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SCOTUS Tackles Key Constitutional Issues as It Kicks Off November Session

The U.S. Supreme Court resumed oral arguments on October 30, as it begins its November session. The cases before the justices this session involve significant issues of constitutional law including due process, free speech, and gun rights.

Below is a brief summary of the cases before the Court:

Culley v. Marshall: The case arises out of the seizure and retention of the plaintiffs’ vehicles under Alabama’s Civil Asset Forfeiture (CAF) statute. Neither plaintiff/owner was present when the vehicle was seized, and they were never charged with any crime. While the plaintiffs ultimately prevailed on summary judgment by asserting the innocent owner defense available under the Alabama statute, the court process took almost a year. The plaintiffs subsequently filed suit, arguing that the failure of state and local governments to provide them with a prompt hearing after their vehicles were seized violated their due process rights. The Supreme Court must now decide the proper test for lower courts to apply when determining if a prompt post-deprivation hearing is warranted. The justices have agreed to decide the following issue: “Whether district courts, in determining whether the due process clause requires a state or local government to provide a post-seizure probable-cause hearing prior to a statutory judicial-forfeiture proceeding and, if so, when such a hearing must take place, should apply the “speedy trial” test employed in United States v. $8,850 and Barker v. Wingo or the three-part due process analysis set forth in Mathews v. Eldridge.”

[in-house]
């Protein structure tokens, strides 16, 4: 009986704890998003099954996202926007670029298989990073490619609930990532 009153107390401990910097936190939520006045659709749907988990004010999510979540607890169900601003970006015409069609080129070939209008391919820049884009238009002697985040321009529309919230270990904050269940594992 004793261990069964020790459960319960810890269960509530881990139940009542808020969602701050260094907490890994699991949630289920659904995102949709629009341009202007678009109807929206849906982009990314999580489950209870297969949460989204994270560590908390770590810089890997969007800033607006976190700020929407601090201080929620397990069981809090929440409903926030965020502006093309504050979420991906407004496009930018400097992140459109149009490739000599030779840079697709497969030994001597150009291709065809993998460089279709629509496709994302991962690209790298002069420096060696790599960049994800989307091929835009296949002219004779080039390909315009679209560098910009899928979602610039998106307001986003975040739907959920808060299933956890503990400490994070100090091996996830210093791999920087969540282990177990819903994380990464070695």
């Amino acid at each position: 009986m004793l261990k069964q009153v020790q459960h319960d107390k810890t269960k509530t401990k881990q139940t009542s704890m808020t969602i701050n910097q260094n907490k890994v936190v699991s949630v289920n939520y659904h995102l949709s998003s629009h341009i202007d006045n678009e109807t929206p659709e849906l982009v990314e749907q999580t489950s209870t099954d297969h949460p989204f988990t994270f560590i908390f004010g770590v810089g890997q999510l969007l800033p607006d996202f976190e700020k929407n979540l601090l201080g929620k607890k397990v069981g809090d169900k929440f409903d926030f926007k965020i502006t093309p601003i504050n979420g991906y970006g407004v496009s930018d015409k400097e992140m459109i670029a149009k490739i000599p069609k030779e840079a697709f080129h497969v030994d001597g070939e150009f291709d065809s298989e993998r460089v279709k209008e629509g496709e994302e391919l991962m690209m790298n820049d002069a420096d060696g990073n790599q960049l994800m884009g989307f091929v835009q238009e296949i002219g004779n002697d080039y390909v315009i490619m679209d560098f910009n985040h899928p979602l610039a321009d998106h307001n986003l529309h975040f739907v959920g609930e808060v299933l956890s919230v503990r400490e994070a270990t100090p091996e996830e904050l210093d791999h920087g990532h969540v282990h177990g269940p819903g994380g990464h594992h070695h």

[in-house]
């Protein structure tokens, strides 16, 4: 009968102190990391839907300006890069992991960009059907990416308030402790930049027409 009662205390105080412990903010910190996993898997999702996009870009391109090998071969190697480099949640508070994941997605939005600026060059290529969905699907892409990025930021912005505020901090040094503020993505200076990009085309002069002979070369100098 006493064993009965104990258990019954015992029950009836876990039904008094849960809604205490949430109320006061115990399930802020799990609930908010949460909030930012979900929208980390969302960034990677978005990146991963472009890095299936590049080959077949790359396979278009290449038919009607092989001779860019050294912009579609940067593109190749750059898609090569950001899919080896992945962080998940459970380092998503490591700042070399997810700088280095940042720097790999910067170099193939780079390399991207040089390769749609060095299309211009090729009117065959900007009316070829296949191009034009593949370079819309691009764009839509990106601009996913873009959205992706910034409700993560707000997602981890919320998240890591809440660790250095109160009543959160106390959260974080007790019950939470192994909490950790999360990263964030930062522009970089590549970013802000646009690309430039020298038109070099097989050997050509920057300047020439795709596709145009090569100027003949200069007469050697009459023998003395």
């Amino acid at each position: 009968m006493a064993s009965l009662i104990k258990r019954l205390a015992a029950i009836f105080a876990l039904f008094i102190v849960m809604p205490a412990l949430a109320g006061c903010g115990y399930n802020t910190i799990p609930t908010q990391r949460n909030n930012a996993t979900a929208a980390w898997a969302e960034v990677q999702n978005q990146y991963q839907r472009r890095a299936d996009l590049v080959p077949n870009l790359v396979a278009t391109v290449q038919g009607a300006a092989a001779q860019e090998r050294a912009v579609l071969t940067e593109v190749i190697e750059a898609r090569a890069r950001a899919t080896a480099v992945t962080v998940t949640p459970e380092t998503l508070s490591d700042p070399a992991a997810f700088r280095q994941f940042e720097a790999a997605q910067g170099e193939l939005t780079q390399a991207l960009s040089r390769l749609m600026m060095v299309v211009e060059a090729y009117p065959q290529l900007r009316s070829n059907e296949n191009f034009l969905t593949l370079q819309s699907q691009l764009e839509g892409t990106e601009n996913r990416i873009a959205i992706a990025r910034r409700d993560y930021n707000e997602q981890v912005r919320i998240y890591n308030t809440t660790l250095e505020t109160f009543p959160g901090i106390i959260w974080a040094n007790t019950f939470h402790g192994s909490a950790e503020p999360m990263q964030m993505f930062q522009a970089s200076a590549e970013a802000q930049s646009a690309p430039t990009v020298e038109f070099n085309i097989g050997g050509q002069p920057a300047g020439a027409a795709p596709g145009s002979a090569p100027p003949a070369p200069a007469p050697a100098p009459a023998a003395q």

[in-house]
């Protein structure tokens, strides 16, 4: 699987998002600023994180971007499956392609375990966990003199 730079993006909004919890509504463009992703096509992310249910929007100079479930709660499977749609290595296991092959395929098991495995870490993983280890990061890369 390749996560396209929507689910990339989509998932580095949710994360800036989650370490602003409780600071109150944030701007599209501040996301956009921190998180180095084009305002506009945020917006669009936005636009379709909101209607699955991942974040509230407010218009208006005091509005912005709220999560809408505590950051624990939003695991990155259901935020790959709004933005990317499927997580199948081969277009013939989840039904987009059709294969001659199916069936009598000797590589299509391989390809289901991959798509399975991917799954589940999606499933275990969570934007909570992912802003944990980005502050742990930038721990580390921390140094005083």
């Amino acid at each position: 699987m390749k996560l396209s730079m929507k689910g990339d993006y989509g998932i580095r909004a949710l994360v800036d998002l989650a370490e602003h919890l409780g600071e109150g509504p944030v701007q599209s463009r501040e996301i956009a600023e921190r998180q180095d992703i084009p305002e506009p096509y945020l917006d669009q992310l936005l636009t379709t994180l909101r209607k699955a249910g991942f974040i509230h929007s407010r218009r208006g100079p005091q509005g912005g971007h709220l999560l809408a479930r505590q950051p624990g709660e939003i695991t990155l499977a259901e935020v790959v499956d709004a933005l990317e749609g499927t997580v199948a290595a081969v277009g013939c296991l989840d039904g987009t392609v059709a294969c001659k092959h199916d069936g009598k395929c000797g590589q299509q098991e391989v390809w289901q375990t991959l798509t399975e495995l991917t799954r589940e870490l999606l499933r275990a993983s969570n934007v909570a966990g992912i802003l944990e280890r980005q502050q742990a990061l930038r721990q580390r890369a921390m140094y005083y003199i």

Lindke v. Freed: The case is part of a growing trend of cases involving whether a public official who selectively blocks access to his or her social media account has engaged in state action subject to constitutional scrutiny. In such cases, most circuit courts of appeals have considered a broad range of factors, including the account’s appearance and purpose. In this case, the Sixth Circuit focused exclusively on whether the official was performing a “duty of his office” or invoking the “authority of his office.” The Court will now decide “[w]hether a public official’s social media activity can constitute state action only if the official used the account to perform a governmental duty or under the authority of his or her office.”

O’Connor-Ratcliff v. Garnier: In a related First Amendment case involving social media, the justices will address “[w]hether a public official engages in state action subject to the First Amendment by blocking an individual from the official’s personal social media account, when the official uses the account to feature their job and communicate about job-related matters with the public, but does not do so pursuant to any governmental authority or duty.”

Vidal v. Elster: The case involves whether the federal government must provide registration of the “Trump too small” trademark. Relying on the Supreme Court’s prior decisions in Matal v. Tam, 582 U.S. 218 (2017),and Iancu v. Brunetti, 588 U.S. ___ (2019), the owner of the mark alleges that prohibiting registration restricts speech critical of public figures, which runs afoul of the First Amendment. The specific issue before the Court is “[w]hether the refusal to register a trademark under 15 U.S.C. § 1052(c) violates the free speech clause of the First Amendment when the mark contains criticism of a government official or public figure.”

The Court will decide all of the cases by the end of the term in June 2024. Please check back for updates.

The post SCOTUS Tackles Key Constitutional Issues as It Kicks Off November Session appeared first on Constitutional Law Reporter.

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